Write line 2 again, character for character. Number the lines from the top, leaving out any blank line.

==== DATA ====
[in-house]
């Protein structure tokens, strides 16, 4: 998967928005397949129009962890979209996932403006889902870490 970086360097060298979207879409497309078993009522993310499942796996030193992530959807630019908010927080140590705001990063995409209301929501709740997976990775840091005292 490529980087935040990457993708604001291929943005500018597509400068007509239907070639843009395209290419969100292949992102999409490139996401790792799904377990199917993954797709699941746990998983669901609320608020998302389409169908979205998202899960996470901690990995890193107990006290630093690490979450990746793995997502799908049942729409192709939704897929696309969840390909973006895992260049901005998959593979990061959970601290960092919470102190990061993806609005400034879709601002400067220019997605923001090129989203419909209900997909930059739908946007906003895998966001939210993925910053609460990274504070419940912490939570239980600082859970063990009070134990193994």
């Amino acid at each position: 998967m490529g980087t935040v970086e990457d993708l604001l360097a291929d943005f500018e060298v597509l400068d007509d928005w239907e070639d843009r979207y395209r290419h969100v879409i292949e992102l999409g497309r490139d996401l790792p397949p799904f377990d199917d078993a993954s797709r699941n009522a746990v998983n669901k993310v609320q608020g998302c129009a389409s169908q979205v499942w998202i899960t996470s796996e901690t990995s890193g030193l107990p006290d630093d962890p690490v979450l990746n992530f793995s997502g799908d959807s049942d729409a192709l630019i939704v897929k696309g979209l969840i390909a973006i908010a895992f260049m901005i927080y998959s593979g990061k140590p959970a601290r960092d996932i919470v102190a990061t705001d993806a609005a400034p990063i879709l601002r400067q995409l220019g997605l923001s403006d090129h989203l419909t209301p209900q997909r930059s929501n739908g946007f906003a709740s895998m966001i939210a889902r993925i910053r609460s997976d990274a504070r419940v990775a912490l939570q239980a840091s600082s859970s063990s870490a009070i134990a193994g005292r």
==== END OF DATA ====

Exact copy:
């Protein structure tokens, strides 16, 4: 998967928005397949129009962890979209996932403006889902870490 970086360097060298979207879409497309078993009522993310499942796996030193992530959807630019908010927080140590705001990063995409209301929501709740997976990775840091005292 490529980087935040990457993708604001291929943005500018597509400068007509239907070639843009395209290419969100292949992102999409490139996401790792799904377990199917993954797709699941746990998983669901609320608020998302389409169908979205998202899960996470901690990995890193107990006290630093690490979450990746793995997502799908049942729409192709939704897929696309969840390909973006895992260049901005998959593979990061959970601290960092919470102190990061993806609005400034879709601002400067220019997605923001090129989203419909209900997909930059739908946007906003895998966001939210993925910053609460990274504070419940912490939570239980600082859970063990009070134990193994």